HONOLULU (KHON2) — The grandmother and mother of 16-year-old Iremamber Sykap filed a wrongful death lawsuit on Friday, May 21, against the City and County of Honolulu and the Honolulu police officers involved in his shooting death on Monday, April 5.

Police say Sykap was driving a stolen car that was linked to a crime spree before he drove it into the Kalakaua Stream. The others in the car ranged in age from 14 to 22.

His family filed a lawsuit saying officers have been harassing the family and are also asking HPD to release bodycam video and 911 calls because they believe the shooting was unjustified.

“Do you guys have evidence that he stole that car? Do you guys have evidence that he was really robbing people? Was it him?” said Siwinia Sykap, Iremamber’s sister.

HPD said a gun replica was found in the car and the officers fired in self-defense. The attorney for the Sykap family says he has seen no evidence of that.

“If they were firing at a car that was headed toward them that might be warranted. But we see no evidence of that and no one has documented that in any manner whatsoever,” said attorney Eric Seitz.

The widow of Lindani Myeni also filed a lawsuit after the Nuuanu shooting in which HPD released bodycam footage of Myeni fighting with three officers. The City is already poised to settle a lawsuit of another fatal police shooting in Malaekahana from 2017 and is likely to pay a million dollars.

“Bottom line, any sort of settlement by the city or any sort of court judgment against the city comes out of every single one of our resident’s dollars through our property taxes,” said Honolulu Police Commissioner Doug Chin.

Chin was the City managing director from 2010 to 2013. He points out that these wrongful death lawsuits could end up in hefty payouts either by settlement or even worse, a court judgment.

“What the city will end up looking at are judgments that are at least hundreds of thousands of dollars, if not more than a million or even higher than that,” said Chin.

At a time when the City is already dealing with a tight budget, that is significant.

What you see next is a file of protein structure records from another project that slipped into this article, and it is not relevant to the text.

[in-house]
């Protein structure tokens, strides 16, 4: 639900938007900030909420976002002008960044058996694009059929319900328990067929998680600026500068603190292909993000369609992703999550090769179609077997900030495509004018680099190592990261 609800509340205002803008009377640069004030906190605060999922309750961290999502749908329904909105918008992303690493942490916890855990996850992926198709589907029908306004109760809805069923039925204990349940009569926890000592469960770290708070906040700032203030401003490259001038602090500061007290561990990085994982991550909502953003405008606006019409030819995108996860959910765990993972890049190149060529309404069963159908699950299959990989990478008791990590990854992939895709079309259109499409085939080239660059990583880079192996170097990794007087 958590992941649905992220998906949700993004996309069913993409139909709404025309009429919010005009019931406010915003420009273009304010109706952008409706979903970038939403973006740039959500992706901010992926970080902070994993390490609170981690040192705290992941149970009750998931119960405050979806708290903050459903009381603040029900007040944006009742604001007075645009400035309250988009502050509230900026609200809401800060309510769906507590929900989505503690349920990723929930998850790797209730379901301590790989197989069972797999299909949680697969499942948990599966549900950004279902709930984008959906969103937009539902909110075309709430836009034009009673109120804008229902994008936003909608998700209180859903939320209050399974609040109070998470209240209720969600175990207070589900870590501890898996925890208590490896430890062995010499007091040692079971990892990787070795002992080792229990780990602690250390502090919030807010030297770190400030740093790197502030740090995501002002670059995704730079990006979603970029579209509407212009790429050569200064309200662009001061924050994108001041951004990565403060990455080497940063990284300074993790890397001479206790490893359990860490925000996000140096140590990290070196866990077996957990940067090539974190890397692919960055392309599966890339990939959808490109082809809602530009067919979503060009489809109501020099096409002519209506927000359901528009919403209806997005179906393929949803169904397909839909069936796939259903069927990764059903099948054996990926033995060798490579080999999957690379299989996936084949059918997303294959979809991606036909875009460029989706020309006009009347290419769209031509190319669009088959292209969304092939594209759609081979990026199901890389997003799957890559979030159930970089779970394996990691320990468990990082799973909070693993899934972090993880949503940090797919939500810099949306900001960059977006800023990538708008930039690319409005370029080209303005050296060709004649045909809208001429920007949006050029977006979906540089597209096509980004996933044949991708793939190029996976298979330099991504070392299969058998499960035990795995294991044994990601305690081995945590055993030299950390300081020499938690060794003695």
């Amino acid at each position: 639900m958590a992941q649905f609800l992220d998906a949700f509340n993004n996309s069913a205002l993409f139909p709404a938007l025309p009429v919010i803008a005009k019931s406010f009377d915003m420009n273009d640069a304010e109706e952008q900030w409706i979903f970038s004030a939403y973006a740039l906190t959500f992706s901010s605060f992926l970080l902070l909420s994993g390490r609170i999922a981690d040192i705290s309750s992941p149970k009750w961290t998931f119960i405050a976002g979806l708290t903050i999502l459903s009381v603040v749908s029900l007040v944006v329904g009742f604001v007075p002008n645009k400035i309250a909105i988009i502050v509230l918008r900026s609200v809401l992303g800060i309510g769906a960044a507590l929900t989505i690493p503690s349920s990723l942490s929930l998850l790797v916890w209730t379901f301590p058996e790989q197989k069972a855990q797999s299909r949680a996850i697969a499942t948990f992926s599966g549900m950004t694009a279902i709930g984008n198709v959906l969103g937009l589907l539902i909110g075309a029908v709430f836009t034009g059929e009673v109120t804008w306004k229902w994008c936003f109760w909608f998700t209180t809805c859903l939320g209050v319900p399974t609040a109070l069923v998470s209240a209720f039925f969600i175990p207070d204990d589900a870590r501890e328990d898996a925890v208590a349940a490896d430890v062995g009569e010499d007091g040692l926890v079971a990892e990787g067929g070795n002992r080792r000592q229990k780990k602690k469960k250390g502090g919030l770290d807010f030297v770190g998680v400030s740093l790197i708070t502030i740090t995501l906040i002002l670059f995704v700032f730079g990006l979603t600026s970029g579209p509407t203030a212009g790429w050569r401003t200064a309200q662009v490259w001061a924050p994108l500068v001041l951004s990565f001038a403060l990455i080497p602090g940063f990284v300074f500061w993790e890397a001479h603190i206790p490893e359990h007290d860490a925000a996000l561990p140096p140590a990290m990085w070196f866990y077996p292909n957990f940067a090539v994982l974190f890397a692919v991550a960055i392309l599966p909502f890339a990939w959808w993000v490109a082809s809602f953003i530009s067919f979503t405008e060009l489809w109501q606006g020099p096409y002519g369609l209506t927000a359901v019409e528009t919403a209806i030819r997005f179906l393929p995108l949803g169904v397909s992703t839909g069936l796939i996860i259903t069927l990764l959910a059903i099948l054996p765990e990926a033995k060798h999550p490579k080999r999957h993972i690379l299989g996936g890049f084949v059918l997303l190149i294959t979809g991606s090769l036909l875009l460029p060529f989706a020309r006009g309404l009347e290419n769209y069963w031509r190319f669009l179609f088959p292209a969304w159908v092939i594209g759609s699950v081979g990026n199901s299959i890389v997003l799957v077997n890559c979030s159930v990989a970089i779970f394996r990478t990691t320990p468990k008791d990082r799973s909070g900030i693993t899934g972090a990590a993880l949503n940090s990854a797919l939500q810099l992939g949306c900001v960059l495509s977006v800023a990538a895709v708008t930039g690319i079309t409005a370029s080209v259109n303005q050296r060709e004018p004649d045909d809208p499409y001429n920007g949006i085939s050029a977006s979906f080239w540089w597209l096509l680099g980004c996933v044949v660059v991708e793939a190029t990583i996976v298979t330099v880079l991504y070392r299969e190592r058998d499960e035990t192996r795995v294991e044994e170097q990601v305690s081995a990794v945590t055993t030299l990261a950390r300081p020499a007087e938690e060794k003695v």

HPD says it can not comment on the lawsuits and the investigation into both shootings continues.

The lawsuit alleges that officers have been harassing and threatening family members. It also says police are withholding information about the shooting. The lawsuit seeks injunctive relief.

“They’ve been calling grandma and the mom. They’ve been going by their house and making threats,” attorney Eric Seitz said on Friday. “Among them, threats that if the other brothers don’t turn themselves in and cooperate with the authorities, that they’re going to end up dead as well.”

In other instances, the family says police have waited outside the mortuary on the day of Sykap’s funeral and harassed people who attended the vigil site.

“I believe these police officers who were engaged in the shooting are legitimately concerned they may face criminal charges,” said Seitz.

Seitz said the family has received a death certificate, which says Sykap died of multiple gunshot wounds, but they are still waiting on the autopsy report, medical records and police evidence.

HPD has said it will not release body camera footage since juveniles were involved. Spokeswoman Sarah Yoro says the department also won’t release 911 recordings.

On Monday, May 17, Honolulu Prosecuting Attorney Steve Alm said his office anticipates to complete their independent investigation within the next 30 to 60 days. They are also investigating the officer-involved shooting of Lindani Myeni.

If the investigations conclude that the shootings were justified, Alm will hold a news conference to explain the evidence and intends to release it, including forensic reports, witness statements, 911 calls and body-worn camera footage.